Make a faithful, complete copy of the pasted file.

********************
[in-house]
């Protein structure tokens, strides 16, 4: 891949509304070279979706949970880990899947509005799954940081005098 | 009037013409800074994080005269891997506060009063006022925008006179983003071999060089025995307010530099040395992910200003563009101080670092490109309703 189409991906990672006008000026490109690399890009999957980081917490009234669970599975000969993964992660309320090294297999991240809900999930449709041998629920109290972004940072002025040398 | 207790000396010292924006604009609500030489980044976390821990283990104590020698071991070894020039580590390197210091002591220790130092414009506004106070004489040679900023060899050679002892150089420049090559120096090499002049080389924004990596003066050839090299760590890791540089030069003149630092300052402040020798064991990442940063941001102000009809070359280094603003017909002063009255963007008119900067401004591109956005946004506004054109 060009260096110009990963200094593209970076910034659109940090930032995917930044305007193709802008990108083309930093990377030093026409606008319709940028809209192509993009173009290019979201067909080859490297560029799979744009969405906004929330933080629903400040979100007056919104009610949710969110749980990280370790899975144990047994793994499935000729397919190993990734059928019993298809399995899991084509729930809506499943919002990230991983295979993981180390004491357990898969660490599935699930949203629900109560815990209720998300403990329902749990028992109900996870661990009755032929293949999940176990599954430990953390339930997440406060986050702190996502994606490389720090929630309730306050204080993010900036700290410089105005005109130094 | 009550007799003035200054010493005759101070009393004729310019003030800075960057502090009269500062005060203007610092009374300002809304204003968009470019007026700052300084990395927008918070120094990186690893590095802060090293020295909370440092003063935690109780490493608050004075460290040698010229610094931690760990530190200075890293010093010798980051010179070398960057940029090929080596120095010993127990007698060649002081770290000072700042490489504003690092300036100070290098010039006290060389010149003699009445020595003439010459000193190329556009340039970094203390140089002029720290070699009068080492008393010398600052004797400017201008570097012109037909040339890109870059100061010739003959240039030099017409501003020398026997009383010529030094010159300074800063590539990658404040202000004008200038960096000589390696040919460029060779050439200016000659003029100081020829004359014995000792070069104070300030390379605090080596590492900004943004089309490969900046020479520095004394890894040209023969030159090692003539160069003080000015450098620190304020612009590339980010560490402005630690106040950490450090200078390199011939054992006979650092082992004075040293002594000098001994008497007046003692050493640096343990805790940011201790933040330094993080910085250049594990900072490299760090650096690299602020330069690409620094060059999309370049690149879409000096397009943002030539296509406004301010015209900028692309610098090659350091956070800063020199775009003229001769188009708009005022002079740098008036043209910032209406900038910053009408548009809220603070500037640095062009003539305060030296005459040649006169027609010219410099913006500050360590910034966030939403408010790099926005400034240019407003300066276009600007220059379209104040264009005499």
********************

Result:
[in-house]
């Protein structure tokens, strides 16, 4: 891949509304070279979706949970880990899947509005799954940081005098 | 009037013409800074994080005269891997506060009063006022925008006179983003071999060089025995307010530099040395992910200003563009101080670092490109309703 189409991906990672006008000026490109690399890009999957980081917490009234669970599975000969993964992660309320090294297999991240809900999930449709041998629920109290972004940072002025040398 | 207790000396010292924006604009609500030489980044976390821990283990104590020698071991070894020039580590390197210091002591220790130092414009506004106070004489040679900023060899050679002892150089420049090559120096090499002049080389924004990596003066050839090299760590890791540089030069003149630092300052402040020798064991990442940063941001102000009809070359280094603003017909002063009255963007008119900067401004591109956005946004506004054109 060009260096110009990963200094593209970076910034659109940090930032995917930044305007193709802008990108083309930093990377030093026409606008319709940028809209192509993009173009290019979201067909080859490297560029799979744009969405906004929330933080629903400040979100007056919104009610949710969110749980990280370790899975144990047994793994499935000729397919190993990734059928019993298809399995899991084509729930809506499943919002990230991983295979993981180390004491357990898969660490599935699930949203629900109560815990209720998300403990329902749990028992109900996870661990009755032929293949999940176990599954430990953390339930997440406060986050702190996502994606490389720090929630309730306050204080993010900036700290410089105005005109130094 | 009550007799003035200054010493005759101070009393004729310019003030800075960057502090009269500062005060203007610092009374300002809304204003968009470019007026700052300084990395927008918070120094990186690893590095802060090293020295909370440092003063935690109780490493608050004075460290040698010229610094931690760990530190200075890293010093010798980051010179070398960057940029090929080596120095010993127990007698060649002081770290000072700042490489504003690092300036100070290098010039006290060389010149003699009445020595003439010459000193190329556009340039970094203390140089002029720290070699009068080492008393010398600052004797400017201008570097012109037909040339890109870059100061010739003959240039030099017409501003020398026997009383010529030094010159300074800063590539990658404040202000004008200038960096000589390696040919460029060779050439200016000659003029100081020829004359014995000792070069104070300030390379605090080596590492900004943004089309490969900046020479520095004394890894040209023969030159090692003539160069003080000015450098620190304020612009590339980010560490402005630690106040950490450090200078390199011939054992006979650092082992004075040293002594000098001994008497007046003692050493640096343990805790940011201790933040330094993080910085250049594990900072490299760090650096690299602020330069690409620094060059999309370049690149879409000096397009943002030539296509406004301010015209900028692309610098090659350091956070800063020199775009003229001769188009708009005022002079740098008036043209910032209406900038910053009408548009809220603070500037640095062009003539305060030296005459040649006169027609010219410099913006500050360590910034966030939403408010790099926005400034240019407003300066276009600007220059379209104040264009005499």